Reactor Pattern + Thread Pool = Win Oct 3, 2012
RJR uses eventmachine on the backend to process incoming messages over tcp/amqp/http/websockets/etc and dispatch json-rpc requests to registered handlers. It also employs a built in thread pool to hand off requests to the dispatcher so that the reactor isn't blocked. What results from combining the reactor pattern with a thread pool is a highly reliable concurrent event processing system.
The reactor central to eventmachine and the design pattern itself processes events one after another in a serial manner. Events are executed in the order that they arrive and no event executes until the one before it completes. Events can come from multiple sources and the reactor will take care of the serialization necessary to ensure data integrity.
A developer initializes the necessary connections and receives events by registering callbacks to be triggered on their invocation. Since the reactor blocks on any operation, the developer needs to ensure that his/her callbacks execute quickly and return control back to the reactor to continue processing events. Threads can be used to accomplish this, but spinning up a thread is an intensive operation, so a managed thread pool can be used as a nice solution that allows the developer to execute callbacks quickly and asyncronously without blocking the reactor.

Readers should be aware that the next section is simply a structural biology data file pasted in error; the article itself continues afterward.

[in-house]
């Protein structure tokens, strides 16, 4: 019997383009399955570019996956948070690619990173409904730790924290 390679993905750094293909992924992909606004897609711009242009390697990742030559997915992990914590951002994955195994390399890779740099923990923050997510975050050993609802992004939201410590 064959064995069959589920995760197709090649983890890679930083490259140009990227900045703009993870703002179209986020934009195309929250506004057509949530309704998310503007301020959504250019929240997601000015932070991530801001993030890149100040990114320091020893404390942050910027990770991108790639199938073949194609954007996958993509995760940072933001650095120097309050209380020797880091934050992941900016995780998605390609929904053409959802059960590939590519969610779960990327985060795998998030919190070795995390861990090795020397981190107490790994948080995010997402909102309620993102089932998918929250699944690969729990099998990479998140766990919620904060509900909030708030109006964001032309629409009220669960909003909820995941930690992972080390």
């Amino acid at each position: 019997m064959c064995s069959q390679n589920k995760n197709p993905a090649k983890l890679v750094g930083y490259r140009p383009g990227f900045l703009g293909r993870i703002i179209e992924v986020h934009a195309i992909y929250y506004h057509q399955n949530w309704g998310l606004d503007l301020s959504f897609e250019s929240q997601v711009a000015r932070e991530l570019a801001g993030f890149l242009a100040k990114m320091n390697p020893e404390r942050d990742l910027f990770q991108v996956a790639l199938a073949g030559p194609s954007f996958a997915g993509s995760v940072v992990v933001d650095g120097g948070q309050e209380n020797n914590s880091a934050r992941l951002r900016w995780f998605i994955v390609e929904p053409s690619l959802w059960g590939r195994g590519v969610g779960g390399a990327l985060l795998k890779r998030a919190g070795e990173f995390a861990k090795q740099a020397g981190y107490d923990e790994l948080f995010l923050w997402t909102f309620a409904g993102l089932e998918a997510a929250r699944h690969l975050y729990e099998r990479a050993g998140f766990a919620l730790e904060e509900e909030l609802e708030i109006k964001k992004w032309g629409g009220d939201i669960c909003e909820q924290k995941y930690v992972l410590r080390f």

Of course any resources leveraged by the callbacks will need to be protected from concurrent access but the nice thing is that if care is taken, the reactor itself can be used to handle this. In the callbacks launched by the thread pool, the developer can leverage the event machine reactor to schedule additional work that will be executed serially with the rest of the work already there. What results is an elegant / simple solution to schedule and process work concurrently with a built in mechanism to protect shared resources. Optimally the thread pool will incorporate a timeout mechanism that is able to kill jobs that exceed the timeout and restart their worker threads to keep things moving smoothly (as RJR does).
I would give this combined design pattern a name (perhaps Reactor Pool?) but I'm sure someone out there probably has already thought about this... and blogged about it... and uploaded an article to wikipedia... etc...